40 years later, I still enjoy writing the ‘Buc Shots’ column, covering some great Belleville High athletes, like Frank Fazzini, Jennifer Apicella, Dina DeAquino, Kristin Wilson, and so many others

Feb. 1 marks 40 years since my first ‘Buc Shots’ column. In January of 1979, then-Times editor John Jurich approached me about writing a sports column for the Belleville Times. I had been writing for the paper a few years, since my first article back on Oct. 2, 1975, when I was still a student at Belleville High.

After graduating high school and starting college, I had stayed on to write sports articles, mostly track and cross country, since I had run both sports in high school. In the fall of 1978, I was asked to cover all the sports at BHS, which I was more than happy to do. John Jurich, who also edited the Nutley Sun, thought it would be good to have a sports column in Belleville, similar to the format in the Nutley Sun, which had a tremendous columnist in Jack Suffren.

I was always grateful to my high school journalism teacher at Belleville High, Susan Weintraub, who allowed me the opportunity to write a column for the student page of the Belleville Times called ‘Lamberti on Sports‘, in 1975 and ’76. I learned a little something about writing a column, and the opinion format, which of course is different from straight news reporting. So, when Jurich asked me if I’d like to write a column for the actual newspaper, I said sure. And John thought the perfect name would be ‘Buc Shots’, because the Belleville High moniker had just changed to the Buccaneers the previous fall.

I was a sophomore at Fairleigh Dickinson University on Feb. 1, 1979, when my first Buc Shots column was published in the Belleville Times. It was headlined “Fuccello’s girls out of the shadows“, which was a piece on the up-and-coming Belleville High girls’ basketball team, led by head coach Karen Fuccello, which was beginning to make a name for itself. That ’78-79 team would finish 16-7 and a few years later, the program really took off, led by Jennifer Apicella, Dina DeAquino, Loreli Wells and Tracy Buono.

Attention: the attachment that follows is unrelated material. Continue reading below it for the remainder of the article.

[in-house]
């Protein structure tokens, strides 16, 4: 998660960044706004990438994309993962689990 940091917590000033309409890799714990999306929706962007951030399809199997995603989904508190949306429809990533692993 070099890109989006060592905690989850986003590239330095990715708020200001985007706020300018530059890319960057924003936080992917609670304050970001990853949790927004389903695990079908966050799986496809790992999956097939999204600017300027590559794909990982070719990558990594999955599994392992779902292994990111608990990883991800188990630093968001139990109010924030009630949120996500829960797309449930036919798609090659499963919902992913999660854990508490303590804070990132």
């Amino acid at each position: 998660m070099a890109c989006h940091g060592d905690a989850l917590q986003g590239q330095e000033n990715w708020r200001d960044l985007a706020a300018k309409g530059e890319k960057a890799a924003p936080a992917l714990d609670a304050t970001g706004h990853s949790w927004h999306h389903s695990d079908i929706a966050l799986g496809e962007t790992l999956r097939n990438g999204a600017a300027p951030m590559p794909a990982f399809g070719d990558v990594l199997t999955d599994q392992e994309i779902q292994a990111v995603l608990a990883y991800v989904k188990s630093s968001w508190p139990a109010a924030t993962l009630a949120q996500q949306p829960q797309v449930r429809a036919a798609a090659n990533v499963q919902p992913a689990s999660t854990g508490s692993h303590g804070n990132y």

George Zanfini was a devoted reader to my column and a good critic, as well. I miss him very much. (Click on photo for larger image)

Apicella was one of the top three athletes I’ve covered at BHS. She scored 3,105 points in 100 career games, and this was before the advent of the 3-point basket. She played her senior year with multiple injuries, including a broken wrist and more air casts on both her ankles than she’d like to remember. Jennifer set the state scoring record in 1984, and it’s hard to believe it’s been 35 years since that happened. The record was 2,745 points, which she eclipsed at Bayonne High, in February of ’84, and before the end of that season, Jenny would surpass 3,000 career points, in a home game against Morris Knolls in early March. Jen held the state scoring record for nearly eight years and still ranks among the all-time high school scoring leaders in New Jersey, for boys and girls.

There have been so many outstanding athletes and coaches to come through the doors of Belleville High since I started writing the column, and, of course, great ones prior to my time here. Trying to mention them all means I’ll forget someone, but I want to remember some nice moments. Also, a quick thank you to some of the athletic directors at BHS I’ve known over 40 years, most notably Jim Silvestri, Tom D’Elia and Dan Sanacore.